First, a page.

INGRAINED on the Longbridge skyline was the controversial conveyor tunnel – a monument to the expansion of this vast car making facility in more optimistic times.
However, it is no more, and RICHARD PORTER marks its passing by saluting its past, and putting right one or two urban myths…
The time tunnel – 1971-2006
ON Sunday, 6 August, 2006, one of the most iconic pieces of British car making history passed away. Fans of unattractive industrial architecture weep into your oil stained hankies because the Longbridge tunnel is dead.
The tunnel, more correctly called the Conveyor Bridge, was built in the early 1970s to shuttle naked car bodies from the West Works on one side of the Bristol Road to the Car Assembly Buildings on the other. It was an ugly, functional piece of grey box work erected to stop the elements from attacking unprotected bodyshells as they made their way to final assembly. But despite its unglamorous function, the tunnel became a strange kind of icon for car making in South Birmingham.
It loomed at motorists coming down the A38, a piece of grimy industry proudly straddling the public thoroughfare. The main road bisecting the site suddenly felt like a bloody inconvenience, getting in the way of the more important business of making cars.
The tunnel even had its own urban legend which said that, on completing its construction, Longbridge staff suddenly realised that it was too narrow to accommodate shells for the Austin 1800 Landcrab which instead had to be carried to the South Works on trucks, getting mucky and wet in the process. The story originally came from an interview with a former Longbridge worker which a researcher from Jeremy Clarkson’s Car Years series conducted in a local pub. The bloke relayed the tale with some conviction, possibly through a haze of Ansells, and it was duly fed into the finished programme as a fine example of British Leyland ineptitude. Truth is, by the time the tunnel came on stream the Landcrab had been in production for several years and its shells were indeed moved around by less weather proof means simply because the tunnel didn’t even exist.
But the story isn’t completely baseless. The Conveyor Bridge was completed to coincide with the introduction of the Allegro and a more reliable ex-BL source has admitted that even the more compact shells for that car took some manhandling to get them around the tunnel’s tighter bends. Not that you’d think it because to the untrained eye the whole thing looks pretty wide. Or at least, it did look pretty wide. Then, in the early hours of an August Sunday the final deep cuts were made into its grey skin and, with the Bristol Road closed to traffic, a 1000 tonne crane lifted away the first sections of what was once part of the longest car assembly line in Europe.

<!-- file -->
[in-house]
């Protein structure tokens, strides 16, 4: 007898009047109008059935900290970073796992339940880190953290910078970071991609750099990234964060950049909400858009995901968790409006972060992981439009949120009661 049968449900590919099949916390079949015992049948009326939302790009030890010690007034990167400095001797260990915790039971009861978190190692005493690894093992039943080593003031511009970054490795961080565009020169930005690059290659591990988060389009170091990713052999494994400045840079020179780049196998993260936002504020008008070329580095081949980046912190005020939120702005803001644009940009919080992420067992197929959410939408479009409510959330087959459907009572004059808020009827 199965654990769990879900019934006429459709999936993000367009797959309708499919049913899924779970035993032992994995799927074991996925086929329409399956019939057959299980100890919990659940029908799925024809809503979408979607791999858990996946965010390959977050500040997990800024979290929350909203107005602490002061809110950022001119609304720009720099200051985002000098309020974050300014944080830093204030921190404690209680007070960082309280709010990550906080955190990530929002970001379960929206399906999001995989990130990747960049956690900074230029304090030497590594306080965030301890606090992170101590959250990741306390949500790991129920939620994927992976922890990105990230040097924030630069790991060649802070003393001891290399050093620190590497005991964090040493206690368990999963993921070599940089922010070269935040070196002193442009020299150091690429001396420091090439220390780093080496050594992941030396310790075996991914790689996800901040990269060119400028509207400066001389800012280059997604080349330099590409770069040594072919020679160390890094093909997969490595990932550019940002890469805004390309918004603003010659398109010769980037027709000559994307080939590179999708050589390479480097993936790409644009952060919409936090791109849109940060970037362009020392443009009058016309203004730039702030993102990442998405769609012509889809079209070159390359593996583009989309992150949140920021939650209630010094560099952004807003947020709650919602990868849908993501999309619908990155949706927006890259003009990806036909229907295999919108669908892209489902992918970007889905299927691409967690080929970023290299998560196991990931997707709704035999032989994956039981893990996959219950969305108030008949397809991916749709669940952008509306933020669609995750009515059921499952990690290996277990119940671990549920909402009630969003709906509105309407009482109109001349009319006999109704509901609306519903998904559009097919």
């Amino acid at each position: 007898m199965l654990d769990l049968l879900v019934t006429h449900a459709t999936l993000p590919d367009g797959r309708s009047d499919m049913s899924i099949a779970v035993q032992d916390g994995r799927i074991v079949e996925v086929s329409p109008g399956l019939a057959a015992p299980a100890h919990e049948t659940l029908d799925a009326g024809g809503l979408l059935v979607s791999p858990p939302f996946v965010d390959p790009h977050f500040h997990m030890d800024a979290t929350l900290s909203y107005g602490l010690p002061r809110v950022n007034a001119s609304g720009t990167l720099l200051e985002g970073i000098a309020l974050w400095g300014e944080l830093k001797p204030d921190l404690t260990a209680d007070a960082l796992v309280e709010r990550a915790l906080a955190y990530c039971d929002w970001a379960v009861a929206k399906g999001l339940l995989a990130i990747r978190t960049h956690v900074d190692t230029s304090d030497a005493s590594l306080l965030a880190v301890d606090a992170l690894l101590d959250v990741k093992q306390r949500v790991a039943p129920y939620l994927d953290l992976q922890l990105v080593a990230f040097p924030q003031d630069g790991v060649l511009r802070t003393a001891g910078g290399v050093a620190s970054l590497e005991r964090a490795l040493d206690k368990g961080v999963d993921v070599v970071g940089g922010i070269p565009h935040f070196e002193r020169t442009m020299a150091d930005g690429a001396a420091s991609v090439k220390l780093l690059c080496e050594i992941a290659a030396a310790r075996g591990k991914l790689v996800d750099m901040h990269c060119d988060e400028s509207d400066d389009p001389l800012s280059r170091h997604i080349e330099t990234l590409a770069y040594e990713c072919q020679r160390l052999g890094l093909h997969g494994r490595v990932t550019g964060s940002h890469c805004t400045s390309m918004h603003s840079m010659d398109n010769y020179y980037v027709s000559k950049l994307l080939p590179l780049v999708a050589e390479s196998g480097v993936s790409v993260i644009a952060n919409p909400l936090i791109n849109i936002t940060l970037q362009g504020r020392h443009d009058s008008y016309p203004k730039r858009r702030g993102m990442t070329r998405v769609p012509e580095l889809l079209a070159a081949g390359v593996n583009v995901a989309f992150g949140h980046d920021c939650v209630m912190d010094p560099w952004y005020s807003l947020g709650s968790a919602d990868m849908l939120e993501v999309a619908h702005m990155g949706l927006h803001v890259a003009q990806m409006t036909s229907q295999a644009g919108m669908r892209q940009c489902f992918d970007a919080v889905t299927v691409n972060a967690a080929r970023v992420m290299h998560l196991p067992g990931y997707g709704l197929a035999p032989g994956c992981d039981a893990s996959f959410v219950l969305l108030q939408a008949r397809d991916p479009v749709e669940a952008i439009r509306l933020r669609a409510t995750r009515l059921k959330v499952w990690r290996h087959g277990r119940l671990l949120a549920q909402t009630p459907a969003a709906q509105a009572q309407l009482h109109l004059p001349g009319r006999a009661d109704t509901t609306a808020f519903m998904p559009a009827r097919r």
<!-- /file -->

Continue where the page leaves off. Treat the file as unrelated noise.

Since then the rest of the tunnel has been slowly dismembered, leaving only the stout metal legs on which it stood. They’ll be gone soon and almost all trace of the tunnel will be erased. As industrial icons go it wasn’t exactly Battersea Power Station or the Hoover Building but somehow the Longbridge skyline looks bare without it.
Richard Porter is responsible for the Sniff Petrol website.
Is the Editor of the Parkers website and price guide, formerly editor of Classic Car Weekly, and launch editor/creator of Modern Classics magazine. Has contributed to various motoring titles including Octane, Practical Classics, Evo, Honest John, CAR magazine, Autocar, Pistonheads, Diesel Car, Practical Performance Car, Performance French Car, Car Mechanics, Jaguar World Monthly, MG Enthusiast, Modern MINI, Practical Classics, Fifth Gear Website, Radio 4, and the the Motoring Independent...
Likes 'conditionally challenged' motors and taking them on unfeasible adventures all across Europe.
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